This is part 5 of a series intended to focus on what has worked for us as we learn to walk the path laid out for us. For us, what has given us the strength to grow is a program called Celebrate Recovery. We hope that, if you haven’t already established a support system for yourself, you will give Celebrate Recovery some consideration. Although this site is dedicated to mental well-being, Celebrate Recovery is a program for anyone with hurts, habits, and hang-ups. This includes substance abuse, struggles with faith, and even temporary issues that require a healthy support system. This series has a goal: to create awareness and raise money for further training for us as Celebrate Recovery leaders and mental health champions. This August, we have an opportunity to attend a training summit in California to further our ability to walk with others on this faith-based healing journey. If you feel called to donate, there is a link at the bottom of this page to do so. Thank you for reading and being a part of our journey. Now, let’s walk together toward healing…
There are several people credited with the saying “the definition of insanity is doing the same thing over and over and expecting different results”. I found an article in Psychology Today that takes offence to that. Saying insanity should be reserved for legal proceedings, the author of this article says we should not consider insanity, but consider perseverance (a good habit) versus perseveration (a bad habit). I see a little bit of both
Perseveration is a maladaptive repetition of a gesture, a word or an act. In terms of Celebrate Recovery, this would apply to acts, or habits that are harmful to us. Insanity implies a maladaptive inability to distinguish between right and wrong. Isn’t that how we walk through the doors of recovery? That’s how I felt. I was in a cycle of repetition of the same maladaptive behaviours, hoping for change. Basically insane from trying to fix myself on my own.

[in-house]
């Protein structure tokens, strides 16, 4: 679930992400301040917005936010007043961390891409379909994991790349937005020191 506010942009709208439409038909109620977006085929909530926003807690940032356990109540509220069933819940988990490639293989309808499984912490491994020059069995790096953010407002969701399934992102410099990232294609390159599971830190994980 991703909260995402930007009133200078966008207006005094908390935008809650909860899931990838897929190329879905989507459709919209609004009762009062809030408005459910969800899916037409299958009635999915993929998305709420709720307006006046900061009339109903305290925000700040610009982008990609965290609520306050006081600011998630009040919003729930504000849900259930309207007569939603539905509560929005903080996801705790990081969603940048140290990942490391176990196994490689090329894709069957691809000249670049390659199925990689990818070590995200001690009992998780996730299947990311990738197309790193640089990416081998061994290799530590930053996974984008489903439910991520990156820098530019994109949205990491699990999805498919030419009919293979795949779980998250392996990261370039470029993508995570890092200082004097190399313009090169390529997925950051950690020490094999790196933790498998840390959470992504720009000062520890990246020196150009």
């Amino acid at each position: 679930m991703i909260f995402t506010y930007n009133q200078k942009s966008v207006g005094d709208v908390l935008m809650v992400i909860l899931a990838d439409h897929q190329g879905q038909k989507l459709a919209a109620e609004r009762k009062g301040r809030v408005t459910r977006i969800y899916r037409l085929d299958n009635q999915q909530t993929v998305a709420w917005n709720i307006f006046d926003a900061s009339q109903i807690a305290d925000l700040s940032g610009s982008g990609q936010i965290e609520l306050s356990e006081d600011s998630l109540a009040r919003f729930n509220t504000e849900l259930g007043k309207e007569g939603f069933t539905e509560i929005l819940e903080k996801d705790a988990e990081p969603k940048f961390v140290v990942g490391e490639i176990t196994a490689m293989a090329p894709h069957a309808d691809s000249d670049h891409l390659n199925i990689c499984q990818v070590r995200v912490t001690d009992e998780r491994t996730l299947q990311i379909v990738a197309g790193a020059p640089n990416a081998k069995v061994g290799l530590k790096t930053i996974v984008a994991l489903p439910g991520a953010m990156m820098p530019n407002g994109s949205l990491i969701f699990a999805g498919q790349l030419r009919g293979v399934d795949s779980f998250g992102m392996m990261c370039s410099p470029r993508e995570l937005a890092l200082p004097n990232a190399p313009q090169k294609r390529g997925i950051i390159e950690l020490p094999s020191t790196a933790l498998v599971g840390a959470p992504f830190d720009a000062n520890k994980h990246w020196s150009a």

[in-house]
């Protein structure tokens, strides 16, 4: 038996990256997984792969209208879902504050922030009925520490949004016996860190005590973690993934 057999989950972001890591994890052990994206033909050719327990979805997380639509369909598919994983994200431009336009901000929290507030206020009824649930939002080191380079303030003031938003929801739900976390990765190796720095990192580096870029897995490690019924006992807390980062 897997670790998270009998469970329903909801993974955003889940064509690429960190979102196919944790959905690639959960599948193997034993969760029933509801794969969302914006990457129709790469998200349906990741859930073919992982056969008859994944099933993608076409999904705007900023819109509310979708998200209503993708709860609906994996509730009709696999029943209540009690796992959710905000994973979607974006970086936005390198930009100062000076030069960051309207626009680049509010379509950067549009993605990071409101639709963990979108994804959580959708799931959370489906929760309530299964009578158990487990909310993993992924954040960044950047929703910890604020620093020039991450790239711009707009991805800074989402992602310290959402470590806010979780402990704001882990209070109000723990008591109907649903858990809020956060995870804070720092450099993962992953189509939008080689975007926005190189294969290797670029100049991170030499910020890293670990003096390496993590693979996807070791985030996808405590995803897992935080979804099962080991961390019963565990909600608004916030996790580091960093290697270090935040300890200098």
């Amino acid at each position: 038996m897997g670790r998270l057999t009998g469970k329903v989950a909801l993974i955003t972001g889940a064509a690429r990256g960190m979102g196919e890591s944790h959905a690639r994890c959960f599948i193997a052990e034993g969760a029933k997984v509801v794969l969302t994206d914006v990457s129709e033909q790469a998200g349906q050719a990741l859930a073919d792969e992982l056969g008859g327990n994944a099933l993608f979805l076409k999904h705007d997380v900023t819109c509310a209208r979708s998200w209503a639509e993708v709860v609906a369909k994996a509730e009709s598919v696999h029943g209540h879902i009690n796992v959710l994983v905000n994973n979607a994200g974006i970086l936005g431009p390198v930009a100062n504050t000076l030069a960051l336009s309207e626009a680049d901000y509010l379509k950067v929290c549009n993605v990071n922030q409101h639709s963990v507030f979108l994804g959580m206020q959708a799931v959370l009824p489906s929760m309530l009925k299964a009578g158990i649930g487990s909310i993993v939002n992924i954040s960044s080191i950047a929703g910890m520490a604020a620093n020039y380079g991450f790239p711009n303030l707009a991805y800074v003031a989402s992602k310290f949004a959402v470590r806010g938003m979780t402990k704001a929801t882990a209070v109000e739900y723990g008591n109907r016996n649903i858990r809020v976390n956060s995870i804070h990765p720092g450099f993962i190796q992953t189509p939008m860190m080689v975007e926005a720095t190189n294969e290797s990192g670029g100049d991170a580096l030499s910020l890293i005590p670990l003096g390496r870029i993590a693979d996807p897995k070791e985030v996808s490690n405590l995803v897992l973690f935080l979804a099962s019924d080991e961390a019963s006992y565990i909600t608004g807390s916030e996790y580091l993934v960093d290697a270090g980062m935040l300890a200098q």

I started breaking my cycle of insanity about three (ish) years ago. I started attending Celebrate Recovery, going once a week to the meetings and listening – really listening – to what was being taught. The fifth principle really hit home: “Happy are those whose greatest desire is to do what God Requires” (Matthew 5:6a, TEV)
Happy are those whose greatest desire is to do what God requires ~Matthew 5:6
Thing is, I had read this verse previously as ‘thirsting for righteousness’. Again, not knowing what I was reading, I shrugged it off and ignored it. Thirsting for righteousness? That’s a freakin’ unattainable goal! Depression has already convinced me that I will fail at any attempt to be righteous (or seek right standing with God as the Amplified Bible says). I can barely measure up to my own standards let alone God’s standards!
But let’s look at this verse like it’s therapy. Like I’m going to a trained professional whose job it is to improve my mental well-being. They will listen to me, get to know what’s going on and then give me tasks to do in order to cause growth and improved mental health skills. I get homework, and have to walk through some painful things in order to deal with things causing me harm that I am hanging on to.
HOLD THE PHONE THAT’S WHAT THIS VERSE IS!!!! Like a therapist, God has put tasks on me to grow closer to Him. He has a plan for me that I have fought for so long, doing the same thing over and over thinking I could improve. As I work through the steps of recovery, I begin doing what God requires. By actively working on my walk with Jesus, I am seeking righteousness.
At the point I’m at now, I can see that, as I grow, God continues to give me new tasks (or lays out more path for me to walk on). Some of the plans that God had for me were hard for me to see the benefits that would come. I’ve had to take a step back from friendships, forgive people I didn’t want to, even let go of seemingly comforting resentments that held me back (some of these just recently). God has taken me through looking inward and pushing on doors I never would have thought to push on to get me where I am.
God has asked me to do the hard work. I wish I could tell you it got easier once I started, but there were times, I wanted to walk away. Times I wanted to give up. Times I didn’t think I could see this ‘happiness’ Matthew 5:6 talks about. Honestly, this hard work has been changing my definition of what happiness is. I am pleased with where I am. Content with how I am. Happy because I am working to do what God requires of me.
For donations: we wish to avoid charges incurred by crowdfunding sites and provide tax receipts for donations that qualify, so we have two options.
You do the work: follow the link to the King’s Church ‘give’ page. Follow the prompts to complete your donation – be sure to select KINGS CHURCH VALLEY when asked. Once completed, send a brief email to email@example.com outlining that your donation is for the Celebrate Recovery Summit.
We do the work: contact us with your mailing address through our facebook page. We will send you instructions for an etransfer and do the tax receipt legwork for you.